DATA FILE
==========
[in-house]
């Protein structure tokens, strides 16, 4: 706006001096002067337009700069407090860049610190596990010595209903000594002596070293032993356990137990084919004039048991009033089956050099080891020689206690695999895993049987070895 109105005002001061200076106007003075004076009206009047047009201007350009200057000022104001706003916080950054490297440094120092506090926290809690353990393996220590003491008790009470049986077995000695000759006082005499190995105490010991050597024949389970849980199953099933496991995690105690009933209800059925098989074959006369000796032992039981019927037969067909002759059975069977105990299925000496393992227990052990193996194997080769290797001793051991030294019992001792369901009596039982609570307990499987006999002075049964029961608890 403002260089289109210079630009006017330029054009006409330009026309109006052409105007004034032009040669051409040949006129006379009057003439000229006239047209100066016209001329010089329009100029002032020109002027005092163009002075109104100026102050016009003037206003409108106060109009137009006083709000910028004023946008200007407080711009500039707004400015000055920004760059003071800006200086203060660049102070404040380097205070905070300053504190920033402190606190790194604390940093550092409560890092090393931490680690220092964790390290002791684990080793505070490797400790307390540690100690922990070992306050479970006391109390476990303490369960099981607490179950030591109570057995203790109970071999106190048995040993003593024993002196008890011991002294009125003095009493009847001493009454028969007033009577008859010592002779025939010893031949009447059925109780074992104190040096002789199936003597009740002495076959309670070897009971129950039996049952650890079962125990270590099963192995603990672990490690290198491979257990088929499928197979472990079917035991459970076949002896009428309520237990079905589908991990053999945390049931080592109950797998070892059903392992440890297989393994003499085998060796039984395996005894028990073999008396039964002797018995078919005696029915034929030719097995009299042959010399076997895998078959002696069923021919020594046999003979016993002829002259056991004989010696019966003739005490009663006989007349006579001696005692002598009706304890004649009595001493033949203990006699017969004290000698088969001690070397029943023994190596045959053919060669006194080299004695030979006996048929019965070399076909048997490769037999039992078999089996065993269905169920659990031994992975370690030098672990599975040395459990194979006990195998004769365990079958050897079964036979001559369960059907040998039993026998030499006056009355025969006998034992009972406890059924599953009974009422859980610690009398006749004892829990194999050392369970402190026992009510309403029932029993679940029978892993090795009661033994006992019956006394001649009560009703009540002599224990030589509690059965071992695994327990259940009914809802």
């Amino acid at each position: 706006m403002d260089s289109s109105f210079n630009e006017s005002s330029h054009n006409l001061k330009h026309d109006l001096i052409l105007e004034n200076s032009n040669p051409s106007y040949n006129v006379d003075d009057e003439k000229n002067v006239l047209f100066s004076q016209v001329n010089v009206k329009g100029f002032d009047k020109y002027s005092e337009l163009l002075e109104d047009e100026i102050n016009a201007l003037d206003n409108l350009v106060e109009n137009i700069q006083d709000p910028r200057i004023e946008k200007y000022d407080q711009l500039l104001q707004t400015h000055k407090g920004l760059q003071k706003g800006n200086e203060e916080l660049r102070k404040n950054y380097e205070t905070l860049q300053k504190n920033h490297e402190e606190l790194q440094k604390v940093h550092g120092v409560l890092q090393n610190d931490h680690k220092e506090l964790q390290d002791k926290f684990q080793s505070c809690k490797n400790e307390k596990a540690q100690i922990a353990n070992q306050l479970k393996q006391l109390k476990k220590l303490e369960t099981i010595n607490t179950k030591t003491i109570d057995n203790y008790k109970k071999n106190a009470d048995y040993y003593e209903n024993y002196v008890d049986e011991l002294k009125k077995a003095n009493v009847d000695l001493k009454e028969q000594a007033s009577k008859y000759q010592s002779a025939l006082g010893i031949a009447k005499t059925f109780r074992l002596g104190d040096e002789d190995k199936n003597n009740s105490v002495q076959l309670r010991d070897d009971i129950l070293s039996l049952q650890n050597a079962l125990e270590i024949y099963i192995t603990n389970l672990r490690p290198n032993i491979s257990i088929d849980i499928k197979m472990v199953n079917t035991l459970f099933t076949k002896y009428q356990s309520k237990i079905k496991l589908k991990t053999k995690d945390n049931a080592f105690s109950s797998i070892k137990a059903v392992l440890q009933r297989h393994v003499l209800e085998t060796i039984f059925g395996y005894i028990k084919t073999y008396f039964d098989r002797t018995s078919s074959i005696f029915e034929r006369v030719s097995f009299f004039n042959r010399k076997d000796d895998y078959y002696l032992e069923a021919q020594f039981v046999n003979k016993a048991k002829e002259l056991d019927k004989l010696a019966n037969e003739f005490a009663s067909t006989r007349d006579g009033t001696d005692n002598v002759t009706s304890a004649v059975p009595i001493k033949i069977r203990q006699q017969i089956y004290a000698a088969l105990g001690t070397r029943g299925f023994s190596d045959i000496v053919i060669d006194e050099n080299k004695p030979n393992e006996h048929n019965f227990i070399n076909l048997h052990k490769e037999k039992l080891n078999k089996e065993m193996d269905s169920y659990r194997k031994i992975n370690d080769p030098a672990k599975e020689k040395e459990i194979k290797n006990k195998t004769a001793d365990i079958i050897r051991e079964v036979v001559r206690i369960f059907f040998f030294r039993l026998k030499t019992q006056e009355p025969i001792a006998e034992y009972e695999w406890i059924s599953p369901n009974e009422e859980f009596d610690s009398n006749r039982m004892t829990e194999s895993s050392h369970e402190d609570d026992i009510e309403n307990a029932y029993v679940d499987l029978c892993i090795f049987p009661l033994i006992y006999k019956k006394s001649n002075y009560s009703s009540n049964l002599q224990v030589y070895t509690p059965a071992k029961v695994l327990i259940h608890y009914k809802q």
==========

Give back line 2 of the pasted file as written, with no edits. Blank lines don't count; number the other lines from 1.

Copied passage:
């Protein structure tokens, strides 16, 4: 706006001096002067337009700069407090860049610190596990010595209903000594002596070293032993356990137990084919004039048991009033089956050099080891020689206690695999895993049987070895 109105005002001061200076106007003075004076009206009047047009201007350009200057000022104001706003916080950054490297440094120092506090926290809690353990393996220590003491008790009470049986077995000695000759006082005499190995105490010991050597024949389970849980199953099933496991995690105690009933209800059925098989074959006369000796032992039981019927037969067909002759059975069977105990299925000496393992227990052990193996194997080769290797001793051991030294019992001792369901009596039982609570307990499987006999002075049964029961608890 403002260089289109210079630009006017330029054009006409330009026309109006052409105007004034032009040669051409040949006129006379009057003439000229006239047209100066016209001329010089329009100029002032020109002027005092163009002075109104100026102050016009003037206003409108106060109009137009006083709000910028004023946008200007407080711009500039707004400015000055920004760059003071800006200086203060660049102070404040380097205070905070300053504190920033402190606190790194604390940093550092409560890092090393931490680690220092964790390290002791684990080793505070490797400790307390540690100690922990070992306050479970006391109390476990303490369960099981607490179950030591109570057995203790109970071999106190048995040993003593024993002196008890011991002294009125003095009493009847001493009454028969007033009577008859010592002779025939010893031949009447059925109780074992104190040096002789199936003597009740002495076959309670070897009971129950039996049952650890079962125990270590099963192995603990672990490690290198491979257990088929499928197979472990079917035991459970076949002896009428309520237990079905589908991990053999945390049931080592109950797998070892059903392992440890297989393994003499085998060796039984395996005894028990073999008396039964002797018995078919005696029915034929030719097995009299042959010399076997895998078959002696069923021919020594046999003979016993002829002259056991004989010696019966003739005490009663006989007349006579001696005692002598009706304890004649009595001493033949203990006699017969004290000698088969001690070397029943023994190596045959053919060669006194080299004695030979006996048929019965070399076909048997490769037999039992078999089996065993269905169920659990031994992975370690030098672990599975040395459990194979006990195998004769365990079958050897079964036979001559369960059907040998039993026998030499006056009355025969006998034992009972406890059924599953009974009422859980610690009398006749004892829990194999050392369970402190026992009510309403029932029993679940029978892993090795009661033994006992019956006394001649009560009703009540002599224990030589509690059965071992695994327990259940009914809802």